Bodegas Hijos de Juan Gil Juan Gil 2012
Mourvedre from Jumilla, Spain
The wine has a very dark cherry color with purple tones, and powerful aromas of red berries with toasted and smoked notes from their aging in the oak barrels. It shows good structure with ripe and sweet tannins. There is great depth in the mouth with a perfect balance between fruit, alcohol and the oak tones which make it very pleasurable.
International Wine Cellar - "Bright purple. Powerful scents of dark fruit preserves, potpourri and candied licorice, with peppery spices in the background. Sweet and expansive on the palate, showing a juicy quality to its black and blue fruit, mineral and licorice flavors. Closes smooth and smoky, with silky tannins and a lingering mocha quality."
Bodegas Hijos de Juan Gil Winery
This winery originated in 1916, when Juan Gil Giménez, great-grandfather of the present generation, started getting involved in the world of wine, building a winery in the heart of Jumilla. His son, Juan Gil Guerrero, dedicated his life to this world. But the ones who really consolidated the project were Juan Gil González and his brother Paco, the founder's grandsons. They forged an image of quality, efficiency and reliability which the present generation is trying to maintain and improve as much as possible.
At present, the Gil Vera family, Juan Gil Lencina's great-grandchildren, are the owners of Bodegas Juan Gil. They decided to start a new cellar on the property that the family owns in Jumilla, in order to get it adapted to the market. This new cellar is situated in "Término de Arriba" in the northwest of the city. It is so called because it is the highest point in Jumilla. It has been a winegrowing area for centuries and yields grapes of extraordinary quality. View all Bodegas Hijos de Juan Gil Wines
About JumillaView a map of Jumilla wineries (hue-MILL-ah)
Notable FactsThe grape Monestrell (known as Mourvedre in France) is making an impact here, taking up over 80% of the vineyard land and producing wines of dense fruit and spice character. It snagged the common partner syrah for blending, as well as the international grape, Merlot. Monestrell takes well to the flat vineyards and rocky soils that retain heat. The red wines from Jumilla are full-bodied wines with flavors of black fruits and plums. Rosés of the Monestrell grape are refreshing and fruity.
The most popular red varieties of Spain include Tempranillo and Garnacha (Grenache). Whites don't garner quite as much recognition, but there are some regional varieties not to be missed, like Albarino and Verdejo. The popular red regions of Spain include Rioja, known for its outstanding wines of the Tempranillo grape; Ribera del Duero, producing high quality reds from Tempranillo and Garnacha; Galacia, with the sub-region of Rias Baixas, home to the deliciously crisp and floral Albarino grape; and Priorat, a region increasing in popularity with its high-quality cult reds. Other regions of note are Rueda, growing the Verdejo grape, La Mancha, a wide desert region, covered in the most planted white variety in the world, Airen, and Jumilla, making wines based on Monastrell (Mourvedre).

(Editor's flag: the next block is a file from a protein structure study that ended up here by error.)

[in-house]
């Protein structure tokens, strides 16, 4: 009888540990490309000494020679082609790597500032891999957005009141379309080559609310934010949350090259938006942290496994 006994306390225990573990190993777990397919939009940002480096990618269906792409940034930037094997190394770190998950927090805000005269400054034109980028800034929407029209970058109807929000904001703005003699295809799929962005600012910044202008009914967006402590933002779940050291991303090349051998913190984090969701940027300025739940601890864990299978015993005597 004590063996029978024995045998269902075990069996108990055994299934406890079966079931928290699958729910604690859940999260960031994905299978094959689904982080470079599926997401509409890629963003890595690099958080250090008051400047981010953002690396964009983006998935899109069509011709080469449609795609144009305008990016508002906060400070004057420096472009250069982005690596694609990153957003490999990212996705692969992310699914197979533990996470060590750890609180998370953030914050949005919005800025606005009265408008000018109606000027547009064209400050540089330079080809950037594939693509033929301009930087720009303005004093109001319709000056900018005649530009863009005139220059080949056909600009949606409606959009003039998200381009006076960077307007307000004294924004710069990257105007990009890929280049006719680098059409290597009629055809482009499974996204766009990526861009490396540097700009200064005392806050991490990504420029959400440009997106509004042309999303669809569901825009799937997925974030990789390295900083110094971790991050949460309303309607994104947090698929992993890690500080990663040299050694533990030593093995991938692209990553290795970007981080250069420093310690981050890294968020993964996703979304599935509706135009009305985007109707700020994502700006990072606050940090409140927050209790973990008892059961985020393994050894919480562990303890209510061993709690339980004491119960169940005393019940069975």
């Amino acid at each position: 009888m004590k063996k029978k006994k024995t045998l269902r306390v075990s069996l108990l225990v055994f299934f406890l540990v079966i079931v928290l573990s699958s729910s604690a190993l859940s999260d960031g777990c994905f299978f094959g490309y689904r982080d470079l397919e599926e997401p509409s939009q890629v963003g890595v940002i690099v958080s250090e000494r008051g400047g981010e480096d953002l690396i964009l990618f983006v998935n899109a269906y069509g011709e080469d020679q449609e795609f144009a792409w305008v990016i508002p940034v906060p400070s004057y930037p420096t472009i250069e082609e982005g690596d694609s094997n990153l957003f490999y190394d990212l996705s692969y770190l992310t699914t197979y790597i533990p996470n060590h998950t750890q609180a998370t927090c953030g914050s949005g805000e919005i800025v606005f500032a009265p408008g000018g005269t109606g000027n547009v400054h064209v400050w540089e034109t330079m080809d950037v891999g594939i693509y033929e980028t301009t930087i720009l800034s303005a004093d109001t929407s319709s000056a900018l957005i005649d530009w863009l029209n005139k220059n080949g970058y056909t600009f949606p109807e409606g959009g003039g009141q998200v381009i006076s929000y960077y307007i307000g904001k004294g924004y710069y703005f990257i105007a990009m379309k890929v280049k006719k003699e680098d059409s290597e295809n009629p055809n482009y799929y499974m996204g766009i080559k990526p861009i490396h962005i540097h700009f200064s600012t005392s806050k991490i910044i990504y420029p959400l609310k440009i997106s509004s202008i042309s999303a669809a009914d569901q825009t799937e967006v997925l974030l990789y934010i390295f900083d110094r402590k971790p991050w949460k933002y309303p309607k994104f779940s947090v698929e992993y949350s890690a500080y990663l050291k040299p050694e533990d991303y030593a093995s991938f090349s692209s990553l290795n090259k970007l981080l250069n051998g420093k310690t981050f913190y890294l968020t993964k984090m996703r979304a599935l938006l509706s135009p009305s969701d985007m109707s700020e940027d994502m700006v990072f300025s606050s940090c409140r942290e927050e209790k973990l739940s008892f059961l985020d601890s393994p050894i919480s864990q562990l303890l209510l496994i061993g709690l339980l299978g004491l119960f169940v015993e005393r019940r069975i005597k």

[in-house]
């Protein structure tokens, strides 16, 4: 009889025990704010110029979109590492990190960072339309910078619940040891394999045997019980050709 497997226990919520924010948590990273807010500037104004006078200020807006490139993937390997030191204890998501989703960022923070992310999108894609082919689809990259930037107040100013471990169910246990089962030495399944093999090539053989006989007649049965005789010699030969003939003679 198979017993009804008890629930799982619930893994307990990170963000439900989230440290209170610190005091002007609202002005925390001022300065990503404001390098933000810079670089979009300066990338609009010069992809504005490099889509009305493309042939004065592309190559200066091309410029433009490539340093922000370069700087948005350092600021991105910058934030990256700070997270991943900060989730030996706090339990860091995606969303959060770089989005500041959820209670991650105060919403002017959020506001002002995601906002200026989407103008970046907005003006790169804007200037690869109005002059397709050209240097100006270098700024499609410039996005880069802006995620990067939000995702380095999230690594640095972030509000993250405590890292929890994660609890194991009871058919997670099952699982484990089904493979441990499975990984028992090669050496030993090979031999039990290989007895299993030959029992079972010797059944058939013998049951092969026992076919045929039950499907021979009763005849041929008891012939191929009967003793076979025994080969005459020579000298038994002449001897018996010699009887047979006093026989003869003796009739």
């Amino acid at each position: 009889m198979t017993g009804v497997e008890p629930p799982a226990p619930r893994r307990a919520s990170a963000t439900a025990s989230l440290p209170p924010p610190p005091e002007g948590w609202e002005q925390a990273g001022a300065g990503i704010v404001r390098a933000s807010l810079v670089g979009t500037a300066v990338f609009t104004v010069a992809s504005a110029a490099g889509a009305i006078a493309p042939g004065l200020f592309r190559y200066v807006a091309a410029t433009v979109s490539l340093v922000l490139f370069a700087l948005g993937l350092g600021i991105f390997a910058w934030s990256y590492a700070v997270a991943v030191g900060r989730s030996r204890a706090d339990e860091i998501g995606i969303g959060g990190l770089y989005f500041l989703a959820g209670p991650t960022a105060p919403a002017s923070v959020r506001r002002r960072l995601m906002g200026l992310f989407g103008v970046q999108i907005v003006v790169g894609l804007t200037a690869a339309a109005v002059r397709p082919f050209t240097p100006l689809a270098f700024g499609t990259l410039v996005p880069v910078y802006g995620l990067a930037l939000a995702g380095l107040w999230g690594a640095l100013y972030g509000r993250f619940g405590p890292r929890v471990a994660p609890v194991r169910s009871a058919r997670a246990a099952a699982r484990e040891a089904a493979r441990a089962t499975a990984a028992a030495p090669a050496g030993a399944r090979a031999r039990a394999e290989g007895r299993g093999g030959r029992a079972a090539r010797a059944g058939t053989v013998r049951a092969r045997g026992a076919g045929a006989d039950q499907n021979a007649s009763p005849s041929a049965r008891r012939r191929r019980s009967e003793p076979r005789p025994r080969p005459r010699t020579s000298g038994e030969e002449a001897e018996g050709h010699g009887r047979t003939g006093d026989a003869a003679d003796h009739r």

Spain's wine laws are based on the Denominacion de Origen (DO) classification system, devised in the 1930's. A four tiered system, the most basic level is Vina de Mesa (table wine) followed by Vino de la Tierra (country wine), DO and at the top DOC. Currently, only Rioja and Priorat have DOC status, while over 65 DO's scatter the country.
Most DO regions are classified and regulated by how long they age the wines. On a red wine label, one may find the terms Crianza, Reserva or Gran Reserva, denoting the wine's barrel and bottle time. Crianza is usually two years between barrel and bottle (the time in each depends on the DO and/or the winemaker), Reserva up to 4 years and Gran Reserva 5 – 6 years. Classifications of each region and wine are controlled by the region's Consejo Regulador.
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Alcohol By Volume GuideMost wine ranges from 10-16% alcohol by volume. Some varietals tend to have higher (for example Zinfandel and Cabernet Sauvignon) or lower alcohol levels (Pinot Noir and many white varietals), but there is always some variation from producer to producer. Some wine falls outside of this range, for instance Port weighs in closer to 20%, while Muscat and Riesling are usually a bit below 10%.
Wine Style Guide
Light & Crisp
- Light to medium bodied wines that are high in acid and light to medium fruit. Typically no oak.
Fruity & Smooth
- Light to medium bodied wines with lots of juicy fruit, typically medium acid and medium oak.
Rich & Creamy
- Full bodied wines that have typically undergone malo-lactic fermentation and/or spent time in oak.